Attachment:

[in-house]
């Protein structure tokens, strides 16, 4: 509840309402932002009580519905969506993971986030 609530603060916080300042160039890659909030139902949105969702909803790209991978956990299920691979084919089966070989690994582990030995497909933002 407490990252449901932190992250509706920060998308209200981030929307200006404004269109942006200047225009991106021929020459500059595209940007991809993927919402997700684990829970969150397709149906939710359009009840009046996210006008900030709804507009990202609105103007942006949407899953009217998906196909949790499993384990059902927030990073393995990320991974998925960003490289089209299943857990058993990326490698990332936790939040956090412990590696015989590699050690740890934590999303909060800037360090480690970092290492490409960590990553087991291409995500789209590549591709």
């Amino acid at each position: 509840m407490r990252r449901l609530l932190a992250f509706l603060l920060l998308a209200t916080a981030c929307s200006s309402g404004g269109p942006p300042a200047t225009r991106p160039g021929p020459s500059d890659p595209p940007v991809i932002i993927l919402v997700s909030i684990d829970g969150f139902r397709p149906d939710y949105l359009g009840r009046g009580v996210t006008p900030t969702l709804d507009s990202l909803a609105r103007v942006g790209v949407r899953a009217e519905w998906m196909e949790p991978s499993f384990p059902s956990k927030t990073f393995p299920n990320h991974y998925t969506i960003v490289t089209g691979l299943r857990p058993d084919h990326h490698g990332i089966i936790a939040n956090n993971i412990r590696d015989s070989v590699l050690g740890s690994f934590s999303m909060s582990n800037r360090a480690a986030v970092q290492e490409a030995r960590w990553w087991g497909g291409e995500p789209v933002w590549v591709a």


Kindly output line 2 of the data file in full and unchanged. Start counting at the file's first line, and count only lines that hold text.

């Protein structure tokens, strides 16, 4: 509840309402932002009580519905969506993971986030 609530603060916080300042160039890659909030139902949105969702909803790209991978956990299920691979084919089966070989690994582990030995497909933002 407490990252449901932190992250509706920060998308209200981030929307200006404004269109942006200047225009991106021929020459500059595209940007991809993927919402997700684990829970969150397709149906939710359009009840009046996210006008900030709804507009990202609105103007942006949407899953009217998906196909949790499993384990059902927030990073393995990320991974998925960003490289089209299943857990058993990326490698990332936790939040956090412990590696015989590699050690740890934590999303909060800037360090480690970092290492490409960590990553087991291409995500789209590549591709």